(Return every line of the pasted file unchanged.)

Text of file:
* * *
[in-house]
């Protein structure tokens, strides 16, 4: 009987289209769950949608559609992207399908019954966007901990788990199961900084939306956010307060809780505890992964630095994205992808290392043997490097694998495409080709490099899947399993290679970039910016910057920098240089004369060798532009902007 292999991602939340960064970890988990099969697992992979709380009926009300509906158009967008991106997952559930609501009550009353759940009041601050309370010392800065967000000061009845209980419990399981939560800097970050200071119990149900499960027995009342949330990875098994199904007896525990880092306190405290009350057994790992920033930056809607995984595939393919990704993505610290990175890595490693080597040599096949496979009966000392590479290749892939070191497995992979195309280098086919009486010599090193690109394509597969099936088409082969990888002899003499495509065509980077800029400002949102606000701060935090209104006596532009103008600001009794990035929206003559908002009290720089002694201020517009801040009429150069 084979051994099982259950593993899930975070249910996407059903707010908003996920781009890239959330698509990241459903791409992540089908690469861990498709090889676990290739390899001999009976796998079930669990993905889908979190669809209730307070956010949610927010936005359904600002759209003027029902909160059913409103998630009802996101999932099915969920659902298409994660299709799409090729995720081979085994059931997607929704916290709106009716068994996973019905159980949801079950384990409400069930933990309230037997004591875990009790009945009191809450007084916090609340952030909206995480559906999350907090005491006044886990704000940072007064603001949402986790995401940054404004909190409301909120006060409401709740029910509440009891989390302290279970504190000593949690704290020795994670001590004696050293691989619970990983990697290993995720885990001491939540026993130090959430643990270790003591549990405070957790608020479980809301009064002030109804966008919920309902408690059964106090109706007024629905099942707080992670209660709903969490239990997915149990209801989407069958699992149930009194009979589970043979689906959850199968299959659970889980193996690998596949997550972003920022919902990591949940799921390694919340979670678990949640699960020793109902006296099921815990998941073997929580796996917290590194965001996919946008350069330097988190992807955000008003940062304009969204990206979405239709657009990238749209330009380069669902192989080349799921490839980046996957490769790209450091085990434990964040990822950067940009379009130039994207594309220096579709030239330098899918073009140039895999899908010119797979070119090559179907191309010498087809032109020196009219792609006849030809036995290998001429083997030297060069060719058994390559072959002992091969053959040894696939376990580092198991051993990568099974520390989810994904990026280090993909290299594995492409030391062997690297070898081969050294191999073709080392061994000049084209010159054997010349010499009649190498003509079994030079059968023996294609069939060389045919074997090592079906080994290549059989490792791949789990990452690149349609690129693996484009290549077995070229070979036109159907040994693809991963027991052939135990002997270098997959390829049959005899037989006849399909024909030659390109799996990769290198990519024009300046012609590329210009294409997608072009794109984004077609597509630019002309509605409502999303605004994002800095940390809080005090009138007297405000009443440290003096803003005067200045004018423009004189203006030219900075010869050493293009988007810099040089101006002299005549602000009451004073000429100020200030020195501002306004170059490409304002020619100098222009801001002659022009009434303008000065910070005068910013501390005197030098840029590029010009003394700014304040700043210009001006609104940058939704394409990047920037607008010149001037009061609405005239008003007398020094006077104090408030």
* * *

[in-house]
């Protein structure tokens, strides 16, 4: 009987289209769950949608559609992207399908019954966007901990788990199961900084939306956010307060809780505890992964630095994205992808290392043997490097694998495409080709490099899947399993290679970039910016910057920098240089004369060798532009902007 292999991602939340960064970890988990099969697992992979709380009926009300509906158009967008991106997952559930609501009550009353759940009041601050309370010392800065967000000061009845209980419990399981939560800097970050200071119990149900499960027995009342949330990875098994199904007896525990880092306190405290009350057994790992920033930056809607995984595939393919990704993505610290990175890595490693080597040599096949496979009966000392590479290749892939070191497995992979195309280098086919009486010599090193690109394509597969099936088409082969990888002899003499495509065509980077800029400002949102606000701060935090209104006596532009103008600001009794990035929206003559908002009290720089002694201020517009801040009429150069 084979051994099982259950593993899930975070249910996407059903707010908003996920781009890239959330698509990241459903791409992540089908690469861990498709090889676990290739390899001999009976796998079930669990993905889908979190669809209730307070956010949610927010936005359904600002759209003027029902909160059913409103998630009802996101999932099915969920659902298409994660299709799409090729995720081979085994059931997607929704916290709106009716068994996973019905159980949801079950384990409400069930933990309230037997004591875990009790009945009191809450007084916090609340952030909206995480559906999350907090005491006044886990704000940072007064603001949402986790995401940054404004909190409301909120006060409401709740029910509440009891989390302290279970504190000593949690704290020795994670001590004696050293691989619970990983990697290993995720885990001491939540026993130090959430643990270790003591549990405070957790608020479980809301009064002030109804966008919920309902408690059964106090109706007024629905099942707080992670209660709903969490239990997915149990209801989407069958699992149930009194009979589970043979689906959850199968299959659970889980193996690998596949997550972003920022919902990591949940799921390694919340979670678990949640699960020793109902006296099921815990998941073997929580796996917290590194965001996919946008350069330097988190992807955000008003940062304009969204990206979405239709657009990238749209330009380069669902192989080349799921490839980046996957490769790209450091085990434990964040990822950067940009379009130039994207594309220096579709030239330098899918073009140039895999899908010119797979070119090559179907191309010498087809032109020196009219792609006849030809036995290998001429083997030297060069060719058994390559072959002992091969053959040894696939376990580092198991051993990568099974520390989810994904990026280090993909290299594995492409030391062997690297070898081969050294191999073709080392061994000049084209010159054997010349010499009649190498003509079994030079059968023996294609069939060389045919074997090592079906080994290549059989490792791949789990990452690149349609690129693996484009290549077995070229070979036109159907040994693809991963027991052939135990002997270098997959390829049959005899037989006849399909024909030659390109799996990769290198990519024009300046012609590329210009294409997608072009794109984004077609597509630019002309509605409502999303605004994002800095940390809080005090009138007297405000009443440290003096803003005067200045004018423009004189203006030219900075010869050493293009988007810099040089101006002299005549602000009451004073000429100020200030020195501002306004170059490409304002020619100098222009801001002659022009009434303008000065910070005068910013501390005197030098840029590029010009003394700014304040700043210009001006609104940058939704394409990047920037607008010149001037009061609405005239008003007398020094006077104090408030």